Copyright, 1901, by Frederick A. Stokes Company
University Press, John Wilson and Son
The Methods of Lady Walderhurst is the continuing story -- a sequel -- to The Making of a Marchioness by Frances Hodgson Burnett. **Please note: because of the nature of this story I cannot post a review without giving away a little of the Marchioness ending, so if you wish to avoid a spoiler, better wait to read this review until after you've read The Making of a Marchioness.
That said... The Methods of Lady Walderhurst picks up very soon after the proposal scene at the end of The Making of a Marchioness. Emily Fox-Seton is back in London staying with Lady Maria Bayne while awaiting her wedding to Lord James Walderhurst. The novel, like its precursor, does start off a little slow and appears to be a simple romance novel of what life is like in the "happily ever after" that was promised in Marchioness. But if the reader sticks out the first few chapters the story does pick up and turns from a simple romance into a story of drama and suspense.
There are two threads to this story. The first thread follows two very different marriages -- that of Lord and Lady Walderhurst and that of Lord Walderhurst's heir presumptive, Captain Alec Osborn and his wife, Hester Osborn. The two couples have vastly different relationships and outcomes by the end of the novel. The second thread follows the drama that surrounds Lady Walderhurst when Lord Walderhurst leaves for an extended business trip to India. What begins as mysterious occurrence and an accident soon leads Lady Walderhurst to think someone might be trying to kill her!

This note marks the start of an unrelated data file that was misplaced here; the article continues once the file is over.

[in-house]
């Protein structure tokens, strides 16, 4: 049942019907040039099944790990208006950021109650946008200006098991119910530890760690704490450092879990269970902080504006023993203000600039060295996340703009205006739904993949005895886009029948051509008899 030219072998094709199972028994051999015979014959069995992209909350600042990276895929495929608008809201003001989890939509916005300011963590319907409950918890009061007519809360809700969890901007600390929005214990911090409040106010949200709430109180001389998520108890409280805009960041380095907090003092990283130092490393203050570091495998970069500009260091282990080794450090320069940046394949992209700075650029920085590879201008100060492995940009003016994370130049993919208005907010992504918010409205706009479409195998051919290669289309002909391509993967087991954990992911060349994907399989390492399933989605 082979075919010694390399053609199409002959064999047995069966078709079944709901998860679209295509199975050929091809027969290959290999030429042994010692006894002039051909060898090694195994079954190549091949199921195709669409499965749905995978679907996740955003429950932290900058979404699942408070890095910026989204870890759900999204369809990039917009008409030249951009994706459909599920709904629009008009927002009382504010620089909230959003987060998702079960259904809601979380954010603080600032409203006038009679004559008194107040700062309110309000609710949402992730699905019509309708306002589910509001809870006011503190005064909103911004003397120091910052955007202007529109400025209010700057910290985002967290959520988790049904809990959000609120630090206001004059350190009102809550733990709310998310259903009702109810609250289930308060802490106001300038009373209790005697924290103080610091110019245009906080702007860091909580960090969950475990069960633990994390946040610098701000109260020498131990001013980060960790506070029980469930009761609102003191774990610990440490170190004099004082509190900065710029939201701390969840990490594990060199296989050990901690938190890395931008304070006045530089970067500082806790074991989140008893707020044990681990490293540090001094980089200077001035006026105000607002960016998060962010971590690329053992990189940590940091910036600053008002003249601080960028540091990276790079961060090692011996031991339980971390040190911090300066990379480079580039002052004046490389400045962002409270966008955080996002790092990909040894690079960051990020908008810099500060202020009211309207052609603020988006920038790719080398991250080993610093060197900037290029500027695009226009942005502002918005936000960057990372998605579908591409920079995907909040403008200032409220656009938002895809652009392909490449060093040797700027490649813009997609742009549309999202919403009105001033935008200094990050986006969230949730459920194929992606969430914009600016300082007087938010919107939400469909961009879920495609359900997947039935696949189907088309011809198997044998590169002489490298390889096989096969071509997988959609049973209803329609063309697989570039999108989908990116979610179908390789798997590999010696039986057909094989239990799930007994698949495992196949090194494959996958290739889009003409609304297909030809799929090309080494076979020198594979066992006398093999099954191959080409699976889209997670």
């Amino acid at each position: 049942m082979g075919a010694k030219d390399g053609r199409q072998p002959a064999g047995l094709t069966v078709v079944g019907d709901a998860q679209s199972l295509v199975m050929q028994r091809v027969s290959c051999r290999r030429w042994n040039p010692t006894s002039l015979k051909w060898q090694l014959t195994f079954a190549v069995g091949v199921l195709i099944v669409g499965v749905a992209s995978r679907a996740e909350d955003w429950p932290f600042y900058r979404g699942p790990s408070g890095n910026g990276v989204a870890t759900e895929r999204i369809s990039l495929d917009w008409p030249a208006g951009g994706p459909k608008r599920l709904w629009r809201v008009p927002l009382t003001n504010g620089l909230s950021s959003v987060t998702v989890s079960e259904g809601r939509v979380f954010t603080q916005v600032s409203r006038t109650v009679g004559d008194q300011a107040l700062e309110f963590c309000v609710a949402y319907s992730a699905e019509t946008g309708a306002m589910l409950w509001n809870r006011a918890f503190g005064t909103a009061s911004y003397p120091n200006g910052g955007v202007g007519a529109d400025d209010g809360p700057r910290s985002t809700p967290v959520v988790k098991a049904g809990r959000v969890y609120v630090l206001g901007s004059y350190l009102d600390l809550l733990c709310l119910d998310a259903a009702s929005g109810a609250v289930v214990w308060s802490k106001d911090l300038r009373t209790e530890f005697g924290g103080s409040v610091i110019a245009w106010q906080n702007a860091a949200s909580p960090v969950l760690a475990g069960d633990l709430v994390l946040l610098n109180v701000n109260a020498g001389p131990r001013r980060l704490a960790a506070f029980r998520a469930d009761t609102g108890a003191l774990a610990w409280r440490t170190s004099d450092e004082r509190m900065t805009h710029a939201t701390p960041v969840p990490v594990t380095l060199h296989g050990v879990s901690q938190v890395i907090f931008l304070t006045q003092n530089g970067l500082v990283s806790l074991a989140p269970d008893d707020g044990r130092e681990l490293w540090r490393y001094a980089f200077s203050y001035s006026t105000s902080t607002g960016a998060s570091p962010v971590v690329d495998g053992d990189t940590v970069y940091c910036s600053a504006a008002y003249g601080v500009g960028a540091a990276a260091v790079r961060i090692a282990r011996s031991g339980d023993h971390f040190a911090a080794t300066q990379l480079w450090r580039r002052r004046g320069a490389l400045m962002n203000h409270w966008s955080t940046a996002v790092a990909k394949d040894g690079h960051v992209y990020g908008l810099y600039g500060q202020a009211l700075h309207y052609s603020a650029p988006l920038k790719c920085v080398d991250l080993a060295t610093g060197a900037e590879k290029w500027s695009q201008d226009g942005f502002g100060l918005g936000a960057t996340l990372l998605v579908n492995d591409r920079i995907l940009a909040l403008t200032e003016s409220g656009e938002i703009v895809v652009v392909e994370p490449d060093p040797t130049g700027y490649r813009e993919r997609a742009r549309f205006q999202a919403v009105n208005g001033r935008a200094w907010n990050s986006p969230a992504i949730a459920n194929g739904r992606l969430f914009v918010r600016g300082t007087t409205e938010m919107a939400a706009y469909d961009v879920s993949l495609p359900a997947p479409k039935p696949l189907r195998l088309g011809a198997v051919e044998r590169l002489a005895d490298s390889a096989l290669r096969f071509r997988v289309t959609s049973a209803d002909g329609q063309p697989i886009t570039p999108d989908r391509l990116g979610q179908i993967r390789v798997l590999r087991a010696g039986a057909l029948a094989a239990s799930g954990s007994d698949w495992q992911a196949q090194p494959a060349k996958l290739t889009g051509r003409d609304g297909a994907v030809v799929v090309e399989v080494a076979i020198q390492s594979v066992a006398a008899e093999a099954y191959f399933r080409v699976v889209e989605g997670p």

Because of this some might consider The Methods of Lady Walderhurst a sensational novel typical of the late Victorian period, but that doesn't mean it's bad. I found it to be an enjoyable page-turner that reminded me a little of 1860 novel The Woman in White by Wilkie Collins (a favorite of mine). It has subtle lessons woven into the story that make it a much meatier story than what might be found in a modern sensational novel. It is also an interesting read for those who have a historical interest in the late Victorian era. Burnett's story depicts realistic relationships amongst the cast of characters as well as the gender and class roles typical of the era.
Some readers may object to the involvement of East Indian mythology and witchcraft that two characters bring to the story, but this is not the message of the novel, more of a means to clarifying the drama and danger and add to the suspense and mystery. It should not be found any more objectionable than any villainous behavior would in a novel.
Overall I enjoyed The Methods of Lady Walderhurst. It wasn't exactly what I expected (just a story of romance). It was much more and I found it to be a delightful surprise and a fun read. As the story progressed I began to care more for certain characters and had more and more difficulty putting the book down, I kept thinking, "Just one more page and then I can stop reading." By the time I reached the end I was very satisfied.
I don't think it was quite as good as The Shuttle (still an all-time favorite), but they are two totally different stories so they aren't really comparable. I am glad I read The Methods of Lady Walderhurst and definitely recommend it to others who have read The Making of the Marchioness or who are looking for a romance with melodrama set in at the turn of the last century. Individual copies are rare, but the two books have been reprinted into one paperback and can be found online. I bought my copy through Amazon from a book seller in the South who in turn bought it as a library discard.
On a scale of 1-5, 1 being horrible and 5 being excellent I would rate it a 3.5 to a 4. I have enjoyed reading Burnett's novels for adults as I've always enjoyed her children's stories. I look forward to reading more of her works in the future.